The ever biting Dijkstra once quipped, “The question of whether a computer can think is no more interesting than the question of whether a submarine can swim.” That is, he made the argument that thinking is a category of verb that would not apply to a computer or machine. I think this line of thinking can be abandoned for two reasons, the least of which is that we now have submersible robots that can best be described as swimming.
The question of whether computer’s can think is not, as it might seem at first glance, whether computers will be intelligent. Nor is it whether computer’s will be intelligent in the way that we humans are intelligent. There’s no magic threshold of intelligence after which computers cross we will claim that they think in the way we do – not generalized artificial intelligence, or transfer learning, or any other.
What we mean, I believe, by the question of whether computers can think comes from the difference of what we mean by think and what we mean by what computers already do quite well – compute. Computation, in fact, is something humans have been known to do, from time to time. So since humans and computers can clearly compute, what’s the difference between computation and thinking?
Again, I don’t think it’s a matter of degrees – there’s no threshold of generalized computation that we will suddenly call thinking. That way lies ever moving goal posts as people still struggle to define what they think is different between computers and us. And I don’t believe it’s simply semantics or categories either – there’s no emergent level of computation (a similar approach) at which suddenly the word ‘thinking’ applies.
I believe a similar difference in words come from these two – what is the difference between the world and the universe? Arguments aside that there may indeed be a multiverse, I think these two words generally describe the same thing, but from two different perspectives. When we talk about the world, we mostly refer to being in it. In other words, the world is that which is described by our subjective, rich, inner experience. The physical world, the world of sports, the World of Warcraft, all would be meaningless if there was no subjective, rich, inner experience of this world. Quite to the contrary, the physical universe is described quite objectively – divorced from any subjective viewpoint, in some sort of psuedo-skeptical grasp of the noumenal objective that no one being could ever, in actuality, have. We can’t experience the universe – we only experience the world, and guess at what the universe might be like.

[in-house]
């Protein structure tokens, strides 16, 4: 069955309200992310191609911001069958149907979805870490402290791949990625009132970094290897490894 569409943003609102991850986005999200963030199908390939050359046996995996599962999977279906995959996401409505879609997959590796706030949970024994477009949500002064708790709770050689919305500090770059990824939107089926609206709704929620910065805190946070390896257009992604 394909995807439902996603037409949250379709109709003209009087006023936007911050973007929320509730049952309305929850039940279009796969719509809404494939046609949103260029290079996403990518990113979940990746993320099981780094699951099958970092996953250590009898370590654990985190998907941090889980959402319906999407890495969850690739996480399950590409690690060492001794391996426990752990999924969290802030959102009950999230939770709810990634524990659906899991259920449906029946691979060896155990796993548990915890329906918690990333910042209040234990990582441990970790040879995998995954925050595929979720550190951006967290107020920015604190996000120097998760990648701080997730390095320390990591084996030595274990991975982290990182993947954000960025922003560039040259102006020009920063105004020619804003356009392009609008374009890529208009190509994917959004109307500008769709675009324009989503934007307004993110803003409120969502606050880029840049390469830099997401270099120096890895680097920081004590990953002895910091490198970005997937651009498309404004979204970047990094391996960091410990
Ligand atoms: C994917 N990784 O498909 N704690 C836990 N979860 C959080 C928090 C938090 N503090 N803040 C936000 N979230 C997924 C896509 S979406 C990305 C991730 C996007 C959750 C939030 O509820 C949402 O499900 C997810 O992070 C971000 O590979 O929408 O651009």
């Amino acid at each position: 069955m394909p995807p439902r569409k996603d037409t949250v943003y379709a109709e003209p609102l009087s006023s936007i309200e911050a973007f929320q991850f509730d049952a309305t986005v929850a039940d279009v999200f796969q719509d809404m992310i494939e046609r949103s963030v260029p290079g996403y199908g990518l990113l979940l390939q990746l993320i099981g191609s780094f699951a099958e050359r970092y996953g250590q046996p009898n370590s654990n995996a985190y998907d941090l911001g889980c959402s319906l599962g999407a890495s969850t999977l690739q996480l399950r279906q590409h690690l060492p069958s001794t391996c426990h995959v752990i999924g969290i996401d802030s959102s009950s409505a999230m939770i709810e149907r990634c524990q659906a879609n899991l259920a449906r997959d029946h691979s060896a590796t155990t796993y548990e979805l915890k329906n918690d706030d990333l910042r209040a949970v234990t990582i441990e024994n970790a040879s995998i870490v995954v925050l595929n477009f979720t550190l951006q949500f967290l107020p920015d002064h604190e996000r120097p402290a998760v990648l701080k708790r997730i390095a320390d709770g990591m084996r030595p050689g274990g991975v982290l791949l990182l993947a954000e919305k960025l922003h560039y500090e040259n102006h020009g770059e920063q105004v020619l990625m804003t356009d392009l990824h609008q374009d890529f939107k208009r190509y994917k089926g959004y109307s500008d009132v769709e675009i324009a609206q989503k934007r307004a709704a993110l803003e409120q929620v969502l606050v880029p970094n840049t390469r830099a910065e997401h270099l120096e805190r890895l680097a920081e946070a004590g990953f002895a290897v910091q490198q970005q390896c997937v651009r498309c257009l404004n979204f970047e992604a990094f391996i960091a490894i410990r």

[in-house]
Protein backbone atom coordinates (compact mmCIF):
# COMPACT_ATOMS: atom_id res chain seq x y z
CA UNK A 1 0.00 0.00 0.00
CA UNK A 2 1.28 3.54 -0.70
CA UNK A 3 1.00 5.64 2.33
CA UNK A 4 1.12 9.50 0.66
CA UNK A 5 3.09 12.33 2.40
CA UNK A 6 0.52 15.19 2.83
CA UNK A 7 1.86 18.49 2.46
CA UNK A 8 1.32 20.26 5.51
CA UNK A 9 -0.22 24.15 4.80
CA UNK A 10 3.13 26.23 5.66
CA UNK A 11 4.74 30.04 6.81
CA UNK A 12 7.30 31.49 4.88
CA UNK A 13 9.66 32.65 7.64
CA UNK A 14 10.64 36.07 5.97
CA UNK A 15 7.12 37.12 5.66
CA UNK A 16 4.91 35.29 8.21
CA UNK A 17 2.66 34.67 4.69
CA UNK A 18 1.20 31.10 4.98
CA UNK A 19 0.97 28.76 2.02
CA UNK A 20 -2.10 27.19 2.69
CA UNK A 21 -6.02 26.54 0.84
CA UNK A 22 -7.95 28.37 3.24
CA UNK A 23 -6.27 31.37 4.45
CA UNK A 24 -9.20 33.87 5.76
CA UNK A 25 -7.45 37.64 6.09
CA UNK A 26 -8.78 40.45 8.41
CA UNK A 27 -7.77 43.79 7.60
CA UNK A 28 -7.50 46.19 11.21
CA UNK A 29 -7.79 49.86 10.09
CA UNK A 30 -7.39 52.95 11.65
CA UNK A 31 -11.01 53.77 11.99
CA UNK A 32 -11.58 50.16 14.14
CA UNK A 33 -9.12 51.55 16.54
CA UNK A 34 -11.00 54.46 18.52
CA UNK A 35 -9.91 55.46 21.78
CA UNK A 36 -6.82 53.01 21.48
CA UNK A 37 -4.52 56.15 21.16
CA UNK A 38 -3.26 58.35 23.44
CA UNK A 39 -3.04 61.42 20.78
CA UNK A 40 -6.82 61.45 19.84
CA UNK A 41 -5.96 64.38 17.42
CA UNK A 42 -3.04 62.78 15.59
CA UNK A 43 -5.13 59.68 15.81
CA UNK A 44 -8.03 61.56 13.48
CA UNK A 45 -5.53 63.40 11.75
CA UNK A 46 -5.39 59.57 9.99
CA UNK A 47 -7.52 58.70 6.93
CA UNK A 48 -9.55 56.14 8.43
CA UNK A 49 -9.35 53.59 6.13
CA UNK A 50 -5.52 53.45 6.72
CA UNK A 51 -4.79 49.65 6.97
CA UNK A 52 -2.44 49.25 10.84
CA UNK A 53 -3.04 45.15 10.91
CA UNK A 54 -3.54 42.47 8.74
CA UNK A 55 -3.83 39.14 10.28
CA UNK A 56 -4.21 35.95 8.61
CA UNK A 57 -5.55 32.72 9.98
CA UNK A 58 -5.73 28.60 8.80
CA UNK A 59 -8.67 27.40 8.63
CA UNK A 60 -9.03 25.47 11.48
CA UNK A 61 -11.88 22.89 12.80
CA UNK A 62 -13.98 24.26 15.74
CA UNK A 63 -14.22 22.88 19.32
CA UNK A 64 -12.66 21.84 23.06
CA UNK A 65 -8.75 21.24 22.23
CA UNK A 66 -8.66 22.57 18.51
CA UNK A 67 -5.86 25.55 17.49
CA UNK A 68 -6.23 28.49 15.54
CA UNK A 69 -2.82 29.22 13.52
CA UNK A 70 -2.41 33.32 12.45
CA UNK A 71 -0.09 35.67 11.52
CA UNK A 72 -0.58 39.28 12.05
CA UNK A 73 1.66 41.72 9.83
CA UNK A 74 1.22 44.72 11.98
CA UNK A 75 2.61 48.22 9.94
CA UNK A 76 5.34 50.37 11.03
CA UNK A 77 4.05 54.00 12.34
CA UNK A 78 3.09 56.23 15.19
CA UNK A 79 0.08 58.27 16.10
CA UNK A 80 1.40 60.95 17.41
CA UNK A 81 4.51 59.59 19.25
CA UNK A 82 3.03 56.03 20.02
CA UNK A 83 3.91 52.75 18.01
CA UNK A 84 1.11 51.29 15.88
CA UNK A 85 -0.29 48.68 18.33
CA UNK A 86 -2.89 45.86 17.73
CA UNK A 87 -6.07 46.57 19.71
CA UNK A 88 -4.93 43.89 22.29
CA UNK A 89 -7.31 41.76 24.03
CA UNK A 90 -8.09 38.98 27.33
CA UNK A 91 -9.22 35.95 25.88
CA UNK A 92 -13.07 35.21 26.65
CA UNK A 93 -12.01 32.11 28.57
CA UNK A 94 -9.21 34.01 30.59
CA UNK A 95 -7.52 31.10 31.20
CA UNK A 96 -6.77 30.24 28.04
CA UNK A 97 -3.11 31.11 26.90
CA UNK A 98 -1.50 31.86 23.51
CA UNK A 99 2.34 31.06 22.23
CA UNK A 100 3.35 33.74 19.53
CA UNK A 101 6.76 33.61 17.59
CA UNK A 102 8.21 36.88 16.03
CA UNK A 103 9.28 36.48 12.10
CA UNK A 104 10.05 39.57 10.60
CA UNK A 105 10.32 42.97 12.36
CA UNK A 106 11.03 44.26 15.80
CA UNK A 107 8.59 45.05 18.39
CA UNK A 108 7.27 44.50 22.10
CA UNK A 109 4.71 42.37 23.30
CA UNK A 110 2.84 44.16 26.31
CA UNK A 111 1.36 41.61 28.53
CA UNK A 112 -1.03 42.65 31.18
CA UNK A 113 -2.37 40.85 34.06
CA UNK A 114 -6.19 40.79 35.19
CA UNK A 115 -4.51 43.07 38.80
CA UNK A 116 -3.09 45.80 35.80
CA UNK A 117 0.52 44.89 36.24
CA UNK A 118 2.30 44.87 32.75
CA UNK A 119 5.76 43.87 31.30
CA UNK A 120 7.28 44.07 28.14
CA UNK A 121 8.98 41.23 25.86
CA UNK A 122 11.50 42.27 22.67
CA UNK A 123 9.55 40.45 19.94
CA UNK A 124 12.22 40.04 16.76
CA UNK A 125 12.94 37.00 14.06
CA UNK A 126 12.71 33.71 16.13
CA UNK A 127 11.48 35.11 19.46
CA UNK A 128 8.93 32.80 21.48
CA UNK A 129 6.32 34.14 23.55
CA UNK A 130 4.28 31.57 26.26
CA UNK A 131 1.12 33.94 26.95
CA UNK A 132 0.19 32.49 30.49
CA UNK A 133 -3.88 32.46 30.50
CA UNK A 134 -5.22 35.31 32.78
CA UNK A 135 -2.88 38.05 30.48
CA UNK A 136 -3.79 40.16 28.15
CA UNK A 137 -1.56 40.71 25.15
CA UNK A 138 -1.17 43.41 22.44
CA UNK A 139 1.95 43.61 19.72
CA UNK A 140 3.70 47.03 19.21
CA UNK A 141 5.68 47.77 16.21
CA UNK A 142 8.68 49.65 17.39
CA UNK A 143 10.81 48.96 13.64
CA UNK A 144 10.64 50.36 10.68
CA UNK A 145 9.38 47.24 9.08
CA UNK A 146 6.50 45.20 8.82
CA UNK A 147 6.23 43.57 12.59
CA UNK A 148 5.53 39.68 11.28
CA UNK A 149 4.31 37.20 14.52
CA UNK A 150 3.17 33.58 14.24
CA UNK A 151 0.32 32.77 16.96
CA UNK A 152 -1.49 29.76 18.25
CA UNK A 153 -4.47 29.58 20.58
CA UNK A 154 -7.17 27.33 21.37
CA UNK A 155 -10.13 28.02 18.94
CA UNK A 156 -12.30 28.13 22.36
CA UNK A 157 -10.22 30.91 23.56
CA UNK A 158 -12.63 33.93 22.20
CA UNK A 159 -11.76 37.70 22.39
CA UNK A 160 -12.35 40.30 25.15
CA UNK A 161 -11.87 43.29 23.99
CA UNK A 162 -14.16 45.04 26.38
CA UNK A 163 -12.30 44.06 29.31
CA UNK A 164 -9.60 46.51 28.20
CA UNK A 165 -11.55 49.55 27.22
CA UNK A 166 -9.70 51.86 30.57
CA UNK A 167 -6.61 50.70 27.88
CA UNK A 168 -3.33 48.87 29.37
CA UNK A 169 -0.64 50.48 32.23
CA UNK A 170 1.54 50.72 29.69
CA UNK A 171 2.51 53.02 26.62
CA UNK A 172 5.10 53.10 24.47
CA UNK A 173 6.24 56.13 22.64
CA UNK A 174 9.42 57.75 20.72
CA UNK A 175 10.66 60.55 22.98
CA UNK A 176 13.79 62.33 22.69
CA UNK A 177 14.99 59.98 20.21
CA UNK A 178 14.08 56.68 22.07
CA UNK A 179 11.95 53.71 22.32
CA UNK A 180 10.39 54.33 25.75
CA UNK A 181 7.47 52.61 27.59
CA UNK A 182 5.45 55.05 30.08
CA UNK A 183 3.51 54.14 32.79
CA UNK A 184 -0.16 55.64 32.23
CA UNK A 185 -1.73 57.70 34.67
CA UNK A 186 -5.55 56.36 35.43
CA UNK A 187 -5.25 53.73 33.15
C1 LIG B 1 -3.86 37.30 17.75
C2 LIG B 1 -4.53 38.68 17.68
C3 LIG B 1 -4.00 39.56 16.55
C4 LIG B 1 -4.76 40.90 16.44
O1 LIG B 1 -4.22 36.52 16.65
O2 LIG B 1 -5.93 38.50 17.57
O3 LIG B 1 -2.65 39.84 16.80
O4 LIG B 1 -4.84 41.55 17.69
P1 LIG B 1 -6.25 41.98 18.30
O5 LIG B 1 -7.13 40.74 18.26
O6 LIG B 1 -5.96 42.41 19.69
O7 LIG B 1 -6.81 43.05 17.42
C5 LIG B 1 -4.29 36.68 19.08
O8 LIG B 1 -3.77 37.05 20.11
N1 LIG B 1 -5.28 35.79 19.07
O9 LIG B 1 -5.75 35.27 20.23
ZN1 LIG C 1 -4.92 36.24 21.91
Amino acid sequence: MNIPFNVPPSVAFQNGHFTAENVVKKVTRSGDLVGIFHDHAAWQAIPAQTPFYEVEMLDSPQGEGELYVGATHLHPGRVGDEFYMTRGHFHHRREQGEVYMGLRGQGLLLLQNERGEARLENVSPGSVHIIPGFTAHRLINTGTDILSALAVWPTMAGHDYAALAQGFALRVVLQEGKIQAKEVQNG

Likewise, this applies to the question at hand: Can computer’s think? I don’t have an answer for you, but I at least know it’s not whether or not they can play chess, Jeopardy or identify cats. What we’re asking when we ask whether computer’s can think is whether or not they will have subjective, rich, inner experiences while they compute. After all, that’s what thinking is – it is the inner experience of computation.
Thus the ‘hard’ problem of consciousness (why this rich inner experience at all?) and ‘hard’ AI are actually hard in the same way – will we create thinking machines? Machines that not only compute, but experience that computation? It’s not a matter of information – although its clear information flux is at least correlated with rich, inner experience. Our thinking is not just ‘knowing’ that we’re computer – it’s not the reflexivity. After all, we’re conscious, hard conscious, of things far before we reflect on them. There’s a subtle relationship between the experience of a thing and the thing itself that we haven’t quite teased out, but at least we can identify that divide – that gap – between the experience of something and the thing itself as what we’re asking about when we ask, “Can Computer’s Think?”